him to open communication with the commanding officers of the right wing of the army. When he left I directed him to feel well out, and a messenger from him reports no enemy found so far. From prisoners captured yesterday near Crawfish Spring, I find that I was fighting Withers' old division, now commanded by Hindman; also a part of Breckinridge's division. Colonel Wilder is very sick, and I have permitted him to go into town. I am lying here quietly watching the corners. Wilder's command has reported to me, but I have not put it into position yet. I am holding it here waiting developments. So far I have not heard a shot in front. I have not been able to open communication with Colonel Watkins, and am at a loss to know what has become of him.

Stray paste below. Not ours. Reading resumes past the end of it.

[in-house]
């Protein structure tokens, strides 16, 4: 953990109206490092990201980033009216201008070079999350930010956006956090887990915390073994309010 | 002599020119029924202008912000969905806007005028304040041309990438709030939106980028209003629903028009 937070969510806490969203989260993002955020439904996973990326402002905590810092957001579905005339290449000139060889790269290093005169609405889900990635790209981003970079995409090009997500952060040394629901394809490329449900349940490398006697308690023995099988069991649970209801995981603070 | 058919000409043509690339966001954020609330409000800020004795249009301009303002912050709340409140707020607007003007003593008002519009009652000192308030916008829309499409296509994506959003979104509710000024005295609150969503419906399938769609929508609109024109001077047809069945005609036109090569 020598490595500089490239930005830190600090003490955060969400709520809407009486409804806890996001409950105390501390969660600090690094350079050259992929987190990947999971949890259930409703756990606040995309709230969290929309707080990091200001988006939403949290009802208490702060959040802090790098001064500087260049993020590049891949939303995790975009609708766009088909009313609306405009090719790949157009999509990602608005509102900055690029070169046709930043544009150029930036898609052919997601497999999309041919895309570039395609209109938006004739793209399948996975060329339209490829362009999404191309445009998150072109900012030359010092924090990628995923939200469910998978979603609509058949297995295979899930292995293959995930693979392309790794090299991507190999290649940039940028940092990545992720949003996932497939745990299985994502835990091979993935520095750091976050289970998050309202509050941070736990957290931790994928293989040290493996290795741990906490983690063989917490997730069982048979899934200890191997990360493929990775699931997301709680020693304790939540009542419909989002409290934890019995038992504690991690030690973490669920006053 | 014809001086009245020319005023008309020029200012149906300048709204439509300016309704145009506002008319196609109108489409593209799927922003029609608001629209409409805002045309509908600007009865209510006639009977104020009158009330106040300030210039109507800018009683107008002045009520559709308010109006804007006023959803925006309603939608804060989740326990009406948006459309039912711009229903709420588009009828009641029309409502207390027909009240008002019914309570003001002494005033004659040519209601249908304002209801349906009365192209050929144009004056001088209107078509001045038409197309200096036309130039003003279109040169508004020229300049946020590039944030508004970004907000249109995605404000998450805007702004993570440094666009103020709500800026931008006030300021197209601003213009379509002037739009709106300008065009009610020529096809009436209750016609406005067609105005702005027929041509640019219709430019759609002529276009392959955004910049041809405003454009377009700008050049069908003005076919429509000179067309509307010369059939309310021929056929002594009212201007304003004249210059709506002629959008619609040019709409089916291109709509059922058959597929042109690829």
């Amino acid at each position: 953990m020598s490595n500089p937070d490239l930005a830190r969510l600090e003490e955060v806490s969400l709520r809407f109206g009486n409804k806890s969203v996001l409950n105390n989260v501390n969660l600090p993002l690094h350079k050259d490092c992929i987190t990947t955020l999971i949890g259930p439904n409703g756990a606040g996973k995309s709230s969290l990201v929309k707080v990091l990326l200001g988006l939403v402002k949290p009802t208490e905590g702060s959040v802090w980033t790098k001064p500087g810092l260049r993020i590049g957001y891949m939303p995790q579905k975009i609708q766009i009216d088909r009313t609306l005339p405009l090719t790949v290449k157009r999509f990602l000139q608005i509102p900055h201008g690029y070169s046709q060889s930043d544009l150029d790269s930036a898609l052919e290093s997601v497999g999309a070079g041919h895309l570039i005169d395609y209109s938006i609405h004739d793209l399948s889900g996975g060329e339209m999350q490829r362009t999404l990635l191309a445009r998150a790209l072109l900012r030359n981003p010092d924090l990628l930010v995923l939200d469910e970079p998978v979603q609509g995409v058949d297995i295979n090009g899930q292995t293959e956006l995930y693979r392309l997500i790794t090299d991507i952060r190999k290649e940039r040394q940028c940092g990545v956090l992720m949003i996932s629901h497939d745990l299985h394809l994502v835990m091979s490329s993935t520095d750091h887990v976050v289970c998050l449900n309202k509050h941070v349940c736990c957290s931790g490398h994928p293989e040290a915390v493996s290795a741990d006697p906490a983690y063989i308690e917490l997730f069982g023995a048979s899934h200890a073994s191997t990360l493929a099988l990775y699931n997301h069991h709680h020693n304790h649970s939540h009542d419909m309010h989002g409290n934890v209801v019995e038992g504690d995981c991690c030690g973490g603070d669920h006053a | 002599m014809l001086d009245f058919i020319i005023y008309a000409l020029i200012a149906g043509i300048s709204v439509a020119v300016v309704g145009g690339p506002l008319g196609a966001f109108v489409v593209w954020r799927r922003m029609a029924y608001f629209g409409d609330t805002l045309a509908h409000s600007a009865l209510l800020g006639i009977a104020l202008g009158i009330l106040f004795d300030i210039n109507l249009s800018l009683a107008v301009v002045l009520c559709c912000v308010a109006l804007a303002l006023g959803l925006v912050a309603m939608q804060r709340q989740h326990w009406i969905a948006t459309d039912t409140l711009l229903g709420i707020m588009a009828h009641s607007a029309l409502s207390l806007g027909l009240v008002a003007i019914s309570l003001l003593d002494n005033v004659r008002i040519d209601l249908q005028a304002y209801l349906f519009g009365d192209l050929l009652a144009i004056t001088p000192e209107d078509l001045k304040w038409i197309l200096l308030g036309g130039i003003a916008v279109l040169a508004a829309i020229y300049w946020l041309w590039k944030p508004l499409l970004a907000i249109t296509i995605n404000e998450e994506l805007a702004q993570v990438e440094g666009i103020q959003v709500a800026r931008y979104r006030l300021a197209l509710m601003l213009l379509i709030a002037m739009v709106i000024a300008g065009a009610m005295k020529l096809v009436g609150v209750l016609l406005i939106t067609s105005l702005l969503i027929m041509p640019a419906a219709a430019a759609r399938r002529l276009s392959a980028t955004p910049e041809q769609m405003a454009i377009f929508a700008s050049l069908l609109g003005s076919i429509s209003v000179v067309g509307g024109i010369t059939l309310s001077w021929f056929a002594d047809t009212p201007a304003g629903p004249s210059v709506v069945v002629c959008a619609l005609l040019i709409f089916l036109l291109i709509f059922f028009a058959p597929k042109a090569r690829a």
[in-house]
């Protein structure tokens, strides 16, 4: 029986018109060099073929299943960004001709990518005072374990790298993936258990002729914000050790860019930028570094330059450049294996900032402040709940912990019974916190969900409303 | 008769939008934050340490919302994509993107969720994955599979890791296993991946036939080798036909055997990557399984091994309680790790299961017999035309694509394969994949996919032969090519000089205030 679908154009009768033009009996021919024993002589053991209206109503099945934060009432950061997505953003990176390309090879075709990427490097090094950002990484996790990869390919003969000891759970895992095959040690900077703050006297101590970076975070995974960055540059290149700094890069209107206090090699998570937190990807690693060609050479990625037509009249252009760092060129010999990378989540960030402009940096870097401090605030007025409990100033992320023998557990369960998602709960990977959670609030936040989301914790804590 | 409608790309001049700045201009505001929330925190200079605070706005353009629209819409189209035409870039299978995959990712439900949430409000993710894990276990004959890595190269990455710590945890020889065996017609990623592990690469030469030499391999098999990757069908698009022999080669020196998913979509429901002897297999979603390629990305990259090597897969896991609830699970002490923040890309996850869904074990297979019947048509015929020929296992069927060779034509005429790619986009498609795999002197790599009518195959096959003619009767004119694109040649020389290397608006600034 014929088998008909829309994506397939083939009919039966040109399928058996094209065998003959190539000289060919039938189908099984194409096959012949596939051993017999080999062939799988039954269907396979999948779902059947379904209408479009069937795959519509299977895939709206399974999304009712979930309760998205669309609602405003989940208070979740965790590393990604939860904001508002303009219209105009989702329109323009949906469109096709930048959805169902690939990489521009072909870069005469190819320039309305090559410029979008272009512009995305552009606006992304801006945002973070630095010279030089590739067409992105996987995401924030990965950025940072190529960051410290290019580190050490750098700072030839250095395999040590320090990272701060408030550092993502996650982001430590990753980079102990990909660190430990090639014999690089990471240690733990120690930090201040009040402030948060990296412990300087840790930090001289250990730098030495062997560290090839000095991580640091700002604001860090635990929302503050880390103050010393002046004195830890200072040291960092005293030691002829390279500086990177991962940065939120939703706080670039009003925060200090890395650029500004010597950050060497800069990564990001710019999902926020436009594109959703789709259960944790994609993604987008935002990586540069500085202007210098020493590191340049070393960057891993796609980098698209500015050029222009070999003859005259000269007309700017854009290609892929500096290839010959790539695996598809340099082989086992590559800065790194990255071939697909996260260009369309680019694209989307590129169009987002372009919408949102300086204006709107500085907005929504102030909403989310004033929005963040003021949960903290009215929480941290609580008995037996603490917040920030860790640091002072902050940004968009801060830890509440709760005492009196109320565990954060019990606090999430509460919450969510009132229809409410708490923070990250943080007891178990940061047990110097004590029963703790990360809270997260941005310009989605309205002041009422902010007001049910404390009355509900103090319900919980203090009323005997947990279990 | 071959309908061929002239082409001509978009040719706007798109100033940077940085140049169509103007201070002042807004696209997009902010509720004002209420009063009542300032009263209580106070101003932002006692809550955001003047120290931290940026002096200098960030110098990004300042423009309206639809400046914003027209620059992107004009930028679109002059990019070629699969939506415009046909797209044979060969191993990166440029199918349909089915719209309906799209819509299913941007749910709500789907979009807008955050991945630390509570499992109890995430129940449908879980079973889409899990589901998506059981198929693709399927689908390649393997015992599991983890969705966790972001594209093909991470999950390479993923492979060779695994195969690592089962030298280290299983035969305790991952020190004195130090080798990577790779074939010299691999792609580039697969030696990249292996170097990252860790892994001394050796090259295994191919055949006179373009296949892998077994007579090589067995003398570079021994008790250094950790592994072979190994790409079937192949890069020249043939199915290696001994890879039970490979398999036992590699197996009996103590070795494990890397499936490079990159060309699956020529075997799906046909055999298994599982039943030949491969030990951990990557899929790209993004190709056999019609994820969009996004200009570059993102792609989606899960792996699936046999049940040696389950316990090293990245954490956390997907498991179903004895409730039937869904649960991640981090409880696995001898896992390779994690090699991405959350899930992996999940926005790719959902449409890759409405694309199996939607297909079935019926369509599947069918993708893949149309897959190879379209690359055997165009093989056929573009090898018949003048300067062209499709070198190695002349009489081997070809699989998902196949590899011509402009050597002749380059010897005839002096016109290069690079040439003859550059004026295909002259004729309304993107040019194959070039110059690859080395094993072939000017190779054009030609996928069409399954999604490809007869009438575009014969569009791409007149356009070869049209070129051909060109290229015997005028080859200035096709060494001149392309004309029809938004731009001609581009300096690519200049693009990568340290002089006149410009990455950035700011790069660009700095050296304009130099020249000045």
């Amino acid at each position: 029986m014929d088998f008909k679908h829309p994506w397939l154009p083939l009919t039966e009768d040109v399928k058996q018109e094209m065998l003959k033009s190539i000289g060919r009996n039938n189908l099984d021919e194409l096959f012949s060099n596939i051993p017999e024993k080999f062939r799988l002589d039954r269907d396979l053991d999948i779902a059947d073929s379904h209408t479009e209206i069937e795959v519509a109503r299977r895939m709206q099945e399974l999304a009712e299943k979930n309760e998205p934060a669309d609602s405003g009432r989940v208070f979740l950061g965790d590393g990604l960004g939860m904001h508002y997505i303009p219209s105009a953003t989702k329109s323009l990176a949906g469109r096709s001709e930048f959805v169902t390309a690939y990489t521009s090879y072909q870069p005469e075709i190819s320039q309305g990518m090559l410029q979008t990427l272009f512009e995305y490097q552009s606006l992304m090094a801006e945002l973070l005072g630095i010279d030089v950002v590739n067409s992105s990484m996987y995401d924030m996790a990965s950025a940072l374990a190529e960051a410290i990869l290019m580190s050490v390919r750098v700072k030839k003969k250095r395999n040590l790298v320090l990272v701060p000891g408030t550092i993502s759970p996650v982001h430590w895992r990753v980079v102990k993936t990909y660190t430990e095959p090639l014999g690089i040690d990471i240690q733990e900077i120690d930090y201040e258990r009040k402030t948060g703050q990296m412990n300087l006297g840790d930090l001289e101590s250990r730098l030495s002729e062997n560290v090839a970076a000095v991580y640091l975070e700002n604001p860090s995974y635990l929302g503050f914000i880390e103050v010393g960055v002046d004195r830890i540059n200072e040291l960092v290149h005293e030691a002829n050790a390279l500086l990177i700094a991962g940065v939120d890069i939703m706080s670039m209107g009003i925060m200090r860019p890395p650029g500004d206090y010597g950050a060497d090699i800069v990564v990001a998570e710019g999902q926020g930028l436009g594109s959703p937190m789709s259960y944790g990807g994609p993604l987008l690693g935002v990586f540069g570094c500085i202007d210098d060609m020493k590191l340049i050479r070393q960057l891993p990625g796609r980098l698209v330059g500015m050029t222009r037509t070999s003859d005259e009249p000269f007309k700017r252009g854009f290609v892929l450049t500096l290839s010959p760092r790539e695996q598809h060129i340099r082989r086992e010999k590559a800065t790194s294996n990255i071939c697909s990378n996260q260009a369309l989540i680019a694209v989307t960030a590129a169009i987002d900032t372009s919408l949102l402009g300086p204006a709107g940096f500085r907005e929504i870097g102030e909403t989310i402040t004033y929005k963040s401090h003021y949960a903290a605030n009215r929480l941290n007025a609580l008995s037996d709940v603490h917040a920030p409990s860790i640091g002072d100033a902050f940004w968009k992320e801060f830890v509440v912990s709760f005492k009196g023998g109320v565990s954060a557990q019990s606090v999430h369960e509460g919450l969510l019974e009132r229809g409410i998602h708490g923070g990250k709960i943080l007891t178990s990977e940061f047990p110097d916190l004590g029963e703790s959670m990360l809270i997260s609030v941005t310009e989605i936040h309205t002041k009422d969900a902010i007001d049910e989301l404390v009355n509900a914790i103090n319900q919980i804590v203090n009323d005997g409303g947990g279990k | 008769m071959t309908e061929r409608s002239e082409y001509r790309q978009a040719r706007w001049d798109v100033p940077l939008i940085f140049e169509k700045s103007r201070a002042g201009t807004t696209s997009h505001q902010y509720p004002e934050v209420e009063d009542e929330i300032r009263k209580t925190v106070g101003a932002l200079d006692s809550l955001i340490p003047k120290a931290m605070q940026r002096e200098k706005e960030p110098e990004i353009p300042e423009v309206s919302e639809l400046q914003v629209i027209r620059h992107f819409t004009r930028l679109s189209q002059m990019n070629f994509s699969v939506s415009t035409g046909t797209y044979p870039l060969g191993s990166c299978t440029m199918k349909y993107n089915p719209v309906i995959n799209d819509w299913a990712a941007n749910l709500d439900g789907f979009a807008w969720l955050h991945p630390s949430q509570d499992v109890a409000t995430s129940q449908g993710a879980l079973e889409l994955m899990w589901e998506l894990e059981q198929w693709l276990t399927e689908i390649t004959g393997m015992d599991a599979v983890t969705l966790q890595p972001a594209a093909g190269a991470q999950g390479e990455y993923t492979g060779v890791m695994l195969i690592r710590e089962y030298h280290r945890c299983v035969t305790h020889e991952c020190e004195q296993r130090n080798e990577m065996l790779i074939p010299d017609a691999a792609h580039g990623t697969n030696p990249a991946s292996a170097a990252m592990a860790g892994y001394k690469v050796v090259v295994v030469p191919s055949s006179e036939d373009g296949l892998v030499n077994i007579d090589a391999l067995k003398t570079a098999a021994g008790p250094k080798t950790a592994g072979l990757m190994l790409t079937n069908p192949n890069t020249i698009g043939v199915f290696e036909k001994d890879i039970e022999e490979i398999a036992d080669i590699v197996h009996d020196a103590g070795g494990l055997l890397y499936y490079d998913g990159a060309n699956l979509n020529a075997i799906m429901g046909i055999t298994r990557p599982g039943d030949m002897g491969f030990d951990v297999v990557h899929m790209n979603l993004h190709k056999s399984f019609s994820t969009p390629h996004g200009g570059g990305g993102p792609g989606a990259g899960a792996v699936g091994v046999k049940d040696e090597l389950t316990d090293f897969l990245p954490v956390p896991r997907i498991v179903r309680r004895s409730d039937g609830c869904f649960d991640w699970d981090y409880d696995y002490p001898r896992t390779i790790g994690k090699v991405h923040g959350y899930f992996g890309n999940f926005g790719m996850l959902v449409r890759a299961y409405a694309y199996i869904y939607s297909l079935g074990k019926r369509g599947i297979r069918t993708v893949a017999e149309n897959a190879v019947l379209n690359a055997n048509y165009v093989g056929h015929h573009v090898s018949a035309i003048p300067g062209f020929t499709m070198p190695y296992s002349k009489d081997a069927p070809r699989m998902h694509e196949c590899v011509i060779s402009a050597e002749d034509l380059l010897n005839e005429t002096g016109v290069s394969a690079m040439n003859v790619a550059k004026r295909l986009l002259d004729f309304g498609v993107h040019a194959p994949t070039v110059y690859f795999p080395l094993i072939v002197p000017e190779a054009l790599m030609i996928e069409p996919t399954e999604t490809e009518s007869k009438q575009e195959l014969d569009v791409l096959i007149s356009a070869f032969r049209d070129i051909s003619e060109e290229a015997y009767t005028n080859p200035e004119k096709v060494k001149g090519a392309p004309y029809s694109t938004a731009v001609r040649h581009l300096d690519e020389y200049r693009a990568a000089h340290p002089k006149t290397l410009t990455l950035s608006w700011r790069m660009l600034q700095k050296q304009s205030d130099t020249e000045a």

I am, very respectfully, your obedient servant,
ROBT. B. MITCHELL,
Brigadier-General, and Chief of Cavalry.
ROSSVILLE, September 21, 1863-11 o'clock.
Commanding Department of the Cumberland:
GENERAL: A Kentucky prisoner, belonging to Helm's brigade, Breckinridge's division, reports the enemy 100,000 strong yesterday; that General Ewell was expected last night with re-enforcements to the number of 20,000; that Bragg says this is the first time he has had a respectable army, and he is sure of victory.
J. G. PARKHURST,
Colonel and Provost-Marshall, Fourteenth Army Corps.
CHATTANOOGA, September 21, 1863.
The general commanding directs you to report to Major-General Granger for duty with your command.
Very respectfully, your obedient servant,
Lieutenant-Colonel, and Assistant Adjutant-General.
LOOKOUT, MISSIONARY RANGE, (September 21, 1863-11.30 a.m.)
A column of men is advancing on the northern or lower Ringgold road. It moves slowly. It heads this side of Chickamauga River.
S. D. CONOVER,
SEPTEMBER 21, 1863-12.15 p.m.
My pickets on front and right are attacked.
ROBT. H. G. MINTY,